- Household appliances - clothes dryers, curling irons, hair dryers, refrigerators, freezers
- Chimneys that concentrate creosote
- Electrical wiring in poor condition
- Leaking Batteries
- Personal ignition sources - matches, lighters
- Electronic and electrical equipment
- Exterior cooking equipment - barbecue
In the United States, the fire code (also fire prevention code or fire safety code) is a model code adopted by the state or local jurisdiction and enforced by fire prevention officers within municipal fire departments. It is a set of rules prescribing minimum requirements to prevent fire and explosion hazards arising from storage, handling, or use of dangerous materials, or from other specific hazardous conditions. It complements the building code. The fire code is aimed primarily at preventing fires, ensuring that necessary training and equipment will be on hand, and that the original design basis of the building, including the basic plan set out by the architect, is not compromised. The fire code also addresses inspection and maintenance requirements of various fire protection equipment in order to maintain optimal active fire protection and passive fire protection measures.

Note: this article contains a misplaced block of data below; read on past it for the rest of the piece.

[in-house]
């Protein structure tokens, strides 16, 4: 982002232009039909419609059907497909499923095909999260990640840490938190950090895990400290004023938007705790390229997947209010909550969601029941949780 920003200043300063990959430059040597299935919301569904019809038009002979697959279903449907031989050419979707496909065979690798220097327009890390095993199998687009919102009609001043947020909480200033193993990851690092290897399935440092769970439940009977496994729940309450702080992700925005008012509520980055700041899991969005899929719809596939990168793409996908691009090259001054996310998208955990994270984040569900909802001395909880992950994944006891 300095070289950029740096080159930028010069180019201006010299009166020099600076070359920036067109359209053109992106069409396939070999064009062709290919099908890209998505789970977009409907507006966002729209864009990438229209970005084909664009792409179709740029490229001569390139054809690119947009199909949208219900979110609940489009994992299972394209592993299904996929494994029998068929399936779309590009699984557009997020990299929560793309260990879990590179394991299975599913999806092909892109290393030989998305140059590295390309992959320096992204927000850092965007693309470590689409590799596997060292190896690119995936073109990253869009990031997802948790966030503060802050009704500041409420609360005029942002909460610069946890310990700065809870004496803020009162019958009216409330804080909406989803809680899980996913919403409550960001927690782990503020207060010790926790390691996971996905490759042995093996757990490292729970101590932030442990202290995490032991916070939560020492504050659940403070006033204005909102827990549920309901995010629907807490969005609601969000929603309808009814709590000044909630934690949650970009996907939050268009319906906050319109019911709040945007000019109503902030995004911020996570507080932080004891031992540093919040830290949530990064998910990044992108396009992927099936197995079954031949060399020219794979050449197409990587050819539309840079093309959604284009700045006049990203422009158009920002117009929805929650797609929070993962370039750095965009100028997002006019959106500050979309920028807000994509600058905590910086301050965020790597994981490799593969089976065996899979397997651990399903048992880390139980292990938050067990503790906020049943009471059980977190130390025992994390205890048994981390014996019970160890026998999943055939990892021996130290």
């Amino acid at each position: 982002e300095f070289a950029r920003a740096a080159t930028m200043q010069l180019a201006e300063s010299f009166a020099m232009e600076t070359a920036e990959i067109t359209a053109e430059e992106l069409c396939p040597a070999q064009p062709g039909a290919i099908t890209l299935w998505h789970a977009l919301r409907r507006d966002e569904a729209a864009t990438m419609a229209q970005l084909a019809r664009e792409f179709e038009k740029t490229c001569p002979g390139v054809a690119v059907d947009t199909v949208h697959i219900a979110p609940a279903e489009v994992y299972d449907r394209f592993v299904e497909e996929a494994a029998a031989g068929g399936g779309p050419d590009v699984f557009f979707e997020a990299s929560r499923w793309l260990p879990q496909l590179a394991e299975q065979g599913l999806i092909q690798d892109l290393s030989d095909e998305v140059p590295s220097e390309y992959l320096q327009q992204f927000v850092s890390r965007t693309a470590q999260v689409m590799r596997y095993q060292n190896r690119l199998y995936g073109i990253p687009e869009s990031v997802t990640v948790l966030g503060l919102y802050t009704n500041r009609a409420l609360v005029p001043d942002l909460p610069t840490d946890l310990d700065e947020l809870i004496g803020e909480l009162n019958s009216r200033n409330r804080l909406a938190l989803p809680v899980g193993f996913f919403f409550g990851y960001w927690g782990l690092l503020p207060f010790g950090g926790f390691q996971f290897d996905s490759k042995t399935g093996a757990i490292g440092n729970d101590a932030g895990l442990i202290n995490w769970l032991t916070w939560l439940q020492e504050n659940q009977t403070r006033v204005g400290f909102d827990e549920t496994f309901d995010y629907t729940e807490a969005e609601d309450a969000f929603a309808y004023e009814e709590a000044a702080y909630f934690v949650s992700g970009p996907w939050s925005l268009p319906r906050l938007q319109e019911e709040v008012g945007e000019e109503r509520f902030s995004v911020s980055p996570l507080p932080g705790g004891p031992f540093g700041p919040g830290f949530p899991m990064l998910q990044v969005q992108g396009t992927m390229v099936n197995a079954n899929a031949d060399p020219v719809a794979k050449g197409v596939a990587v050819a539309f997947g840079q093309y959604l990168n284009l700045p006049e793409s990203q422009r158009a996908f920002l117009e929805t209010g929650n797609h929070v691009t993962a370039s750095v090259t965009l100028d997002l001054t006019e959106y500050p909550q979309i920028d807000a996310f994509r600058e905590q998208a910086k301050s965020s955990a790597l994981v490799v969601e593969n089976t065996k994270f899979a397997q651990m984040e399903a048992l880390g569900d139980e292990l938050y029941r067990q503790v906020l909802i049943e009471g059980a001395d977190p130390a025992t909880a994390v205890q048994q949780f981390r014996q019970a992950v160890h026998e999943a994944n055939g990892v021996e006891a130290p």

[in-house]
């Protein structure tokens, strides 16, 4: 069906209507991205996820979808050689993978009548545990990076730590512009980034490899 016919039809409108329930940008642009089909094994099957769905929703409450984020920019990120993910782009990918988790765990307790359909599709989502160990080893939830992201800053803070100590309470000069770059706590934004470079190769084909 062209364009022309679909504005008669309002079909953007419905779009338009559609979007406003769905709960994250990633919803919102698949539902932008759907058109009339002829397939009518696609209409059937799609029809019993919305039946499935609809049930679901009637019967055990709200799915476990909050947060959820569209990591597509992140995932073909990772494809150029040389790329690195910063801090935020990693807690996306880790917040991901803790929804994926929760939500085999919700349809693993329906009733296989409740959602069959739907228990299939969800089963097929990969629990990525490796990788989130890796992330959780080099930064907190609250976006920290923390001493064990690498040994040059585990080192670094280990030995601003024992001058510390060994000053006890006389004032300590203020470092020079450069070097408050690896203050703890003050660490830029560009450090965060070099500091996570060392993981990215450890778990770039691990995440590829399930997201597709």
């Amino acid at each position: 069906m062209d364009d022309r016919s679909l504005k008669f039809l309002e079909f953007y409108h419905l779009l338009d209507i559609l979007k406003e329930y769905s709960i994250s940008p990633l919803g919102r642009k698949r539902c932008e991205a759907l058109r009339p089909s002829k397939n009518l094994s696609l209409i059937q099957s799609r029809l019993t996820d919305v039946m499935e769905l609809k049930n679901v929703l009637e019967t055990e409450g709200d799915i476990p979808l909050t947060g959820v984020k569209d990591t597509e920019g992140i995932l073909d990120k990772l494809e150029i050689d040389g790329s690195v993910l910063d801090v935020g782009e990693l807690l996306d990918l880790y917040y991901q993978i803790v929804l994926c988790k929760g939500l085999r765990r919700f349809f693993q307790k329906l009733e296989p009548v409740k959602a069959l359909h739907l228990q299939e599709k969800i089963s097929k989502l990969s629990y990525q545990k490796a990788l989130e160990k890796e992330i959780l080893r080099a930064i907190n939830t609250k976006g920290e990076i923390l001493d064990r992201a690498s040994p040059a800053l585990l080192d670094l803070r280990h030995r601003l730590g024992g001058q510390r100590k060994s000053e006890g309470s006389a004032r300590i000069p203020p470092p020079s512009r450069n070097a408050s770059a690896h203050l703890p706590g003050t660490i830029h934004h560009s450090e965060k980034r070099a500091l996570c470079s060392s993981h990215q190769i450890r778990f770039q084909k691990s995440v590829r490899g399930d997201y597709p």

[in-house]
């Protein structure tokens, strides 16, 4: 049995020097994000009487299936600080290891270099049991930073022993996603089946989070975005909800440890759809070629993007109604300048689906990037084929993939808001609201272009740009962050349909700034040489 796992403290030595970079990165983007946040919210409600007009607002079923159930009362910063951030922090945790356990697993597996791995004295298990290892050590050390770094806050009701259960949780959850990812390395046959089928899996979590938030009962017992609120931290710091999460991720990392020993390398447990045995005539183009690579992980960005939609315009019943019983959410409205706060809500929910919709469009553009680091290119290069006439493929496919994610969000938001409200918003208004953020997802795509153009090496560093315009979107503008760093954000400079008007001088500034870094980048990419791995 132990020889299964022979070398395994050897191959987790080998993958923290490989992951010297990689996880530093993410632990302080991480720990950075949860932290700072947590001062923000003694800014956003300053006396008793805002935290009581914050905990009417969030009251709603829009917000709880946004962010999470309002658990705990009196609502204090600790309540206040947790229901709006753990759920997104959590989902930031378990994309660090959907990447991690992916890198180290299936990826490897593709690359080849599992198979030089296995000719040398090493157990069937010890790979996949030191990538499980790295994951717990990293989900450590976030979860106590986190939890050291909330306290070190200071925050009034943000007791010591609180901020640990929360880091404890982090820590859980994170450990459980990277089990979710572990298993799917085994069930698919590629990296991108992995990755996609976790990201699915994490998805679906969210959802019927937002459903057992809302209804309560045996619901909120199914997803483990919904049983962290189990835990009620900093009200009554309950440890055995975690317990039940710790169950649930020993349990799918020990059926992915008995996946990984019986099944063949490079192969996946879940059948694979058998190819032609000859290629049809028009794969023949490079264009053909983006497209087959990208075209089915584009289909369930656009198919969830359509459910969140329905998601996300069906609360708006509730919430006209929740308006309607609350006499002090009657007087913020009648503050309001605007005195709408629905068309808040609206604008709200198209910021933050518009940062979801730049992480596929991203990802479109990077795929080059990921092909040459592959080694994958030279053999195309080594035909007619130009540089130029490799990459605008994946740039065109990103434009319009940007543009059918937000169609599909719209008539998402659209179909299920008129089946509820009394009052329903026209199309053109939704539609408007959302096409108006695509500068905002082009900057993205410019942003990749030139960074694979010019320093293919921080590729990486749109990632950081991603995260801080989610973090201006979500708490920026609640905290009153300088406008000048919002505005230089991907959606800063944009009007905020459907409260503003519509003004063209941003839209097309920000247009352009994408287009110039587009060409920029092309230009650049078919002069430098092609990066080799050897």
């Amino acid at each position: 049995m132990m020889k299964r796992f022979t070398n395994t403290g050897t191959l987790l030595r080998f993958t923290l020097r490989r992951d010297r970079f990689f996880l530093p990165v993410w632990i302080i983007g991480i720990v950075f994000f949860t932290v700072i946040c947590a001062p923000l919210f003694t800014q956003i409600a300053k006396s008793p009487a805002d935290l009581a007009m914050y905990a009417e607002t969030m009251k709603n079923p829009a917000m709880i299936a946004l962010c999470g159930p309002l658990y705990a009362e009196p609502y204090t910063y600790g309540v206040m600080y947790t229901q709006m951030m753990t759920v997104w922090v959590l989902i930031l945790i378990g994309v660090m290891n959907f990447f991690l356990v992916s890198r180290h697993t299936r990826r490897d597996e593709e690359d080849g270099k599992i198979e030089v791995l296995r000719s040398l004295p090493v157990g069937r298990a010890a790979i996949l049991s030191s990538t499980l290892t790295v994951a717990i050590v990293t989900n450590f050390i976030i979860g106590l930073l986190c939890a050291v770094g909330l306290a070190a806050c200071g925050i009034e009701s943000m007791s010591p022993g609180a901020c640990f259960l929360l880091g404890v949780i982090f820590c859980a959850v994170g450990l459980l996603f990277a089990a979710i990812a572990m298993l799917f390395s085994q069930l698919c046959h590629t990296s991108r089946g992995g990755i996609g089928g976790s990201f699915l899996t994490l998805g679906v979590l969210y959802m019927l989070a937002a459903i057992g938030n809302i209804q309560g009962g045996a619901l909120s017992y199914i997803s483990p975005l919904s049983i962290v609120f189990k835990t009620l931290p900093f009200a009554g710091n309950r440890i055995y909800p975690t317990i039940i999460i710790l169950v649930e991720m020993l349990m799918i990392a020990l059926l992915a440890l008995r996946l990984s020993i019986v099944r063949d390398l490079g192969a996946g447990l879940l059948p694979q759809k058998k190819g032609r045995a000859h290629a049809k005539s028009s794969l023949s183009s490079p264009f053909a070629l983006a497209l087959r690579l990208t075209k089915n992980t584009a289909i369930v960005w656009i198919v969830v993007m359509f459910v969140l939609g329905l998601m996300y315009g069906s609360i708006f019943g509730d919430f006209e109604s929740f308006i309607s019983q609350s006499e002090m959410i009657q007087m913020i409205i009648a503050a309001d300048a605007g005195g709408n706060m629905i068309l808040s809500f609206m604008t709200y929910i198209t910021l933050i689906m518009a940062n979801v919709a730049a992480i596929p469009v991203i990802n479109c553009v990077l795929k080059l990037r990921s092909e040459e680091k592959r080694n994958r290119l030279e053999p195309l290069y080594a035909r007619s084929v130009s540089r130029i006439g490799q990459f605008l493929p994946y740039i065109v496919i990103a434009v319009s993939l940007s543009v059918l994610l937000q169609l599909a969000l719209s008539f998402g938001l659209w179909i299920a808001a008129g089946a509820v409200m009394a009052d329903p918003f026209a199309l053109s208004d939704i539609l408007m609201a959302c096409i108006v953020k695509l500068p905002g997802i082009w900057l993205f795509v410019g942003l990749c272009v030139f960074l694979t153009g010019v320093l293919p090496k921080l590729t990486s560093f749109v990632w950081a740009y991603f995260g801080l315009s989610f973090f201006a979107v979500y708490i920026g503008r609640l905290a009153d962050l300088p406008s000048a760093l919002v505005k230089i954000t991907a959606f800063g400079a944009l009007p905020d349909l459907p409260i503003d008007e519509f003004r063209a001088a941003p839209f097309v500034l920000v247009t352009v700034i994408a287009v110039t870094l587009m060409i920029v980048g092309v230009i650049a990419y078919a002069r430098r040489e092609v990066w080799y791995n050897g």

A typical fire safety code includes administrative sections about the rule-making and enforcement process, and substantive sections dealing with fire suppression equipment, particular hazards such as containers and transportation for combustible materials, and specific rules for hazardous occupancies, industrial processes, and exhibitions.
Sections may establish the requirements for obtaining permits and specific precautions required to remain in compliance with a permit. For example, a fireworks exhibition may require an application to be filed by a licensed pyrotechnician, providing the information necessary for the issuing authority to determine whether safety requirements can be met. Once a permit is issued, the same authority (or another delegated authority) may inspect the site and monitor safety during the exhibition, with the power to halt operations, when unapproved practices are seen or when unforeseen hazards arise.